Rating: 4 out of 10
Vince Vaughn as Dan Trunkman
Directed by Ken Scott
After quitting his job, Dan Trunkman (Vince Vaughn) tries to set up his own company along with a duo of cast-offs (Tom Wilkinson, Dave Franco), but a year later, the business still hasn’t gotten off the ground until Dan is ready to sign a lucrlative deal, which requires them to fly to Germany to shake hands on it.
At a certain point, you have to think that Vince Vaughn has just given up on trying, because if he is indeed trying in his latest attempt at comedy then I’d hate to see a movie when Vaughn is phoning it in. Reuniting with his Delivery Man director Ken Scott, Vaughn may have thought he was pushing the boundaries with this R-rated comedy, but all he’s doing is pushing his fans further away from wanting to see his movies.
The film starts with Vaughn’s Dan Trunkman—even that name seems lazy!—facing off against his office manager, Chuck Portnoy, an attractive blonde woman played by Sienna Miller as a twist. He storms out and decides to start his own company, but the only coworkers that join him are Tom Wilkinson’s Tim, who has been retired because he’s too old, and a naïve job applicant played by Dave Franco. This business is bound to fail, but somehow they’re still trying a year later, working out of a Dunkin Donuts (due to their free Wi-Fi, maybe?) until they finally get a big break in a deal that’s ready to close. But first, they have to travel to Portland and then Berlin to shake hands, a formality but one that’s taken seriously in the business world.
That’s pretty much the plot, but it takes a long time to set it up with Vaughn spouting a lot of numbers and business jargon about why his deal is better than his former company’s. When you consider how well a movie like The Hangover worked by the way it put a complimentary group of actors into a simple comedy premise, at least on paper Unfinished Business should work, except that its first major faux pas was casting Vince Vaughn over any number of funnier actors and then not putting him in situations that are necessarily funny in themselves. A GPS system that only says one thing in German only goes so far, as does having him living in an art installation as “American Businessman 45,” but they do their best to milk both situations for laughs that aren’t deserved. Giving Vaughn kids who are dealing with bullying at school is a weak attempt at trying to gain undeserved sympathy for his character from the audience.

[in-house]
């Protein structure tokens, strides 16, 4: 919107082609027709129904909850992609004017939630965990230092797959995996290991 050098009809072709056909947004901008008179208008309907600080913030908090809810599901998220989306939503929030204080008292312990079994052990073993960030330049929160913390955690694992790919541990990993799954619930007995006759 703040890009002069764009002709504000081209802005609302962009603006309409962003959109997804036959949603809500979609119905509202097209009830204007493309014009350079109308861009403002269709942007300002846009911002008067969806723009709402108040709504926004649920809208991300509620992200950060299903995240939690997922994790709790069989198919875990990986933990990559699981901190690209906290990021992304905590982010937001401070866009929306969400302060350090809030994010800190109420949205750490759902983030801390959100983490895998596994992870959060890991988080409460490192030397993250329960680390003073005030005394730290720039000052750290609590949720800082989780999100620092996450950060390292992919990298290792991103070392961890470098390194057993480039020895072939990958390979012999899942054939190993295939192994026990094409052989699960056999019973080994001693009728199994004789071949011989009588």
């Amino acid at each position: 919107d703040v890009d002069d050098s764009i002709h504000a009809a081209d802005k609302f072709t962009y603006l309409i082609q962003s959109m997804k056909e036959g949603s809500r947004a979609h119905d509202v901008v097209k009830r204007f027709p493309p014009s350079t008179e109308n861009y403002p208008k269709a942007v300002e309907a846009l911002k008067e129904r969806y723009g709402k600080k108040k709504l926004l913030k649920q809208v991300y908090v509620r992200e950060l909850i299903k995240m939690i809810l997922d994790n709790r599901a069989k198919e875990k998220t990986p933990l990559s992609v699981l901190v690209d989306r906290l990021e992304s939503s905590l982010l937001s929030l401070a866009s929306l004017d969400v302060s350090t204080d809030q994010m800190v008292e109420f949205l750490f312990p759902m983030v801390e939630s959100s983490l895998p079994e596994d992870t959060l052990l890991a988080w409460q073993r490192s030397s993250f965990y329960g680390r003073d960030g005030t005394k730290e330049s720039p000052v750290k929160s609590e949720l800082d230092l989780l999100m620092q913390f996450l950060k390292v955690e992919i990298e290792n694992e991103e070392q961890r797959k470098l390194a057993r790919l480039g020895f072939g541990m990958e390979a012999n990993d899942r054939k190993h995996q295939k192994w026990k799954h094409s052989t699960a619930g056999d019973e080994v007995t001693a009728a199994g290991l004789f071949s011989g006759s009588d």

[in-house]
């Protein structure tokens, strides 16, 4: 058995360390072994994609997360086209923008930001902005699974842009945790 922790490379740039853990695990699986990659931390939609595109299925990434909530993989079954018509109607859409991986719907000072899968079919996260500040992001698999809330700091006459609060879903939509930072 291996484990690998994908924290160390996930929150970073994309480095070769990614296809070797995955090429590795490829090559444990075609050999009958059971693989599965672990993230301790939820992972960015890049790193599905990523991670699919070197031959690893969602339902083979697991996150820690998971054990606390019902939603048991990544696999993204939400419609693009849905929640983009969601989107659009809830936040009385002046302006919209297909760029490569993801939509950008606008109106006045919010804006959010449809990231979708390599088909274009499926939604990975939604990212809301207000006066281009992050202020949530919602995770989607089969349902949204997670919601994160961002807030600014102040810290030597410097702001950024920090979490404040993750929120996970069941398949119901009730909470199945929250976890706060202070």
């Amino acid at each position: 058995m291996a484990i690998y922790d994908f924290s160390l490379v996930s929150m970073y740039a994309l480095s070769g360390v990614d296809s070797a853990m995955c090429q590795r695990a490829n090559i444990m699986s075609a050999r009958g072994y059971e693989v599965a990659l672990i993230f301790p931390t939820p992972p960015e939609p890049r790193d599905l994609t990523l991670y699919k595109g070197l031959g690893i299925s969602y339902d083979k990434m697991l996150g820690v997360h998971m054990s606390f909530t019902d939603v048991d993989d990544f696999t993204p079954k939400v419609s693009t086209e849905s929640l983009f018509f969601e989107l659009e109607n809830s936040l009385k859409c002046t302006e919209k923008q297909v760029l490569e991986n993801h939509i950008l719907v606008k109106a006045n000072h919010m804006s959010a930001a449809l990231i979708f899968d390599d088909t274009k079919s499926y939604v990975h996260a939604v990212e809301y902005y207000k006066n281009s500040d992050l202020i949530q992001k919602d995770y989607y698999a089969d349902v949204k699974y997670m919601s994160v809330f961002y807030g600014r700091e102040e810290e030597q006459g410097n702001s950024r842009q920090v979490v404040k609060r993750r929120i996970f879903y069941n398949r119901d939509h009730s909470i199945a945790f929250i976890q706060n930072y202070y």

On the other hand, there’s definitely something funny in seeing a normally serious dramatic actor like Tom Wilkinson swearing, doing drugs and chasing after women… but only for a few minutes. It’s not something that can sustain laughs for very long and it’s not something that we hasn’t been done before, which also supports the laziness of the filmmakers in doing more with their acting talent.
If you’ve seen the commercials, then you’ve probably seen the only funny five or six minutes of the movie, the best laughs revolving around the name of Dave Franco’s character, Mike Pancake, and his sexual inexperience. Franco is unquestionably the standout of the film, but his dim-witted innocence also only goes so far. You might think that more could be done with him being impaled by a dart, but that’s not the case. That’s really it with that joke.
Similarly, one might think that Nick Frost would be better than the material which has him hanging out (quite literally!) in the men’s room at a gay club, but that’s the low hanging fruit (ha ha) that the filmmakers are constantly trying to grab rather than trying to come up with anything clever or original. Sienna Miller, unrecognizable only because it’s such a different role for her, and James Marsden, playing the corporate jerk who gives Dan and his friends the run-around, are both decidedly okay despite the weak material.
Maybe realizing the mistake of limiting Vaughn with a PG-13 rating in The Internship, Unfinished Business goes too far in the other direction, finding any excuse for him to use the F-word even when it’s unnecessary to the point of being awkward. Like everything else, having the freedom of an R rating doesn’t mean the filmmakers are going to use it to get better laughs. In fact, it’s the opposite.
As hard as it is to believe, this is worse than some of Vaughn’s other recent comedies, making you wonder whether the problem is Vaughn or just his bad taste in material. In either case, we’re going to assume this bad movie is solely due to Vaughn’s inability to realize he needs to take a break and spare audiences from more of his lazy attempt to hack out comedies.
The Bottom Line:
Maybe Unfinished Business had some potential for someone to greenlight it, but other than Vaughn’s castmates, who are often dragged down by his antics, good luck trying to figure out why anyone thought this might make a funny movie. If Unfinished Business represents Vince Vaughn’s desperate attempt to run whatever’s left of his career into the toilet, then we can safely say that he’s indeed finished.